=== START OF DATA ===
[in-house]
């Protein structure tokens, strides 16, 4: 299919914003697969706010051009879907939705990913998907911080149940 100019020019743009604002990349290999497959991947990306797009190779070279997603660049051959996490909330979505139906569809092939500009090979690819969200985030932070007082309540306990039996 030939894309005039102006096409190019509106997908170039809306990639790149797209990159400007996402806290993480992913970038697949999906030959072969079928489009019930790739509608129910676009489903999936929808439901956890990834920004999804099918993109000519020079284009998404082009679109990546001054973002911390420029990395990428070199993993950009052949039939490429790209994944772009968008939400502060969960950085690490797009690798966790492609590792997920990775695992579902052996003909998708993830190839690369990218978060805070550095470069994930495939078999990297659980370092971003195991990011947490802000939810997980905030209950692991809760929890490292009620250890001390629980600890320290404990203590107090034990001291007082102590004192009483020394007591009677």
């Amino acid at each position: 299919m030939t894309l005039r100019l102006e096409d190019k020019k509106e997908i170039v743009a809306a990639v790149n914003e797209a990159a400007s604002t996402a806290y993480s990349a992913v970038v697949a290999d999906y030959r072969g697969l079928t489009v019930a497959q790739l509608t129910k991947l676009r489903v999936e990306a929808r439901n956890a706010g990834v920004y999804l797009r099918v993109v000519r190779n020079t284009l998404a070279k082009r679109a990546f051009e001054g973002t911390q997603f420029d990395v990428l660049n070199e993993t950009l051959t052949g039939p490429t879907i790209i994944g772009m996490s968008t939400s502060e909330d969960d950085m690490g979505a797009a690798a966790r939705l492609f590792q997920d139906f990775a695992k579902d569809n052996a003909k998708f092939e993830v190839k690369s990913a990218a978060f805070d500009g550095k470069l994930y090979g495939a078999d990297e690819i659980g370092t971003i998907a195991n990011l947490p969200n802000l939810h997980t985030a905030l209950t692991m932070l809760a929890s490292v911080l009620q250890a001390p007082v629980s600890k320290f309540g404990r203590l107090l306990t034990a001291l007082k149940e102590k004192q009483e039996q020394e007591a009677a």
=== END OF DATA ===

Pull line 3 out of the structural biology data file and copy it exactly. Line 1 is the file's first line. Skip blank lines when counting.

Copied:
């Amino acid at each position: 299919m030939t894309l005039r100019l102006e096409d190019k020019k509106e997908i170039v743009a809306a990639v790149n914003e797209a990159a400007s604002t996402a806290y993480s990349a992913v970038v697949a290999d999906y030959r072969g697969l079928t489009v019930a497959q790739l509608t129910k991947l676009r489903v999936e990306a929808r439901n956890a706010g990834v920004y999804l797009r099918v993109v000519r190779n020079t284009l998404a070279k082009r679109a990546f051009e001054g973002t911390q997603f420029d990395v990428l660049n070199e993993t950009l051959t052949g039939p490429t879907i790209i994944g772009m996490s968008t939400s502060e909330d969960d950085m690490g979505a797009a690798a966790r939705l492609f590792q997920d139906f990775a695992k579902d569809n052996a003909k998708f092939e993830v190839k690369s990913a990218a978060f805070d500009g550095k470069l994930y090979g495939a078999d990297e690819i659980g370092t971003i998907a195991n990011l947490p969200n802000l939810h997980t985030a905030l209950t692991m932070l809760a929890s490292v911080l009620q250890a001390p007082v629980s600890k320290f309540g404990r203590l107090l306990t034990a001291l007082k149940e102590k004192q009483e039996q020394e007591a009677a």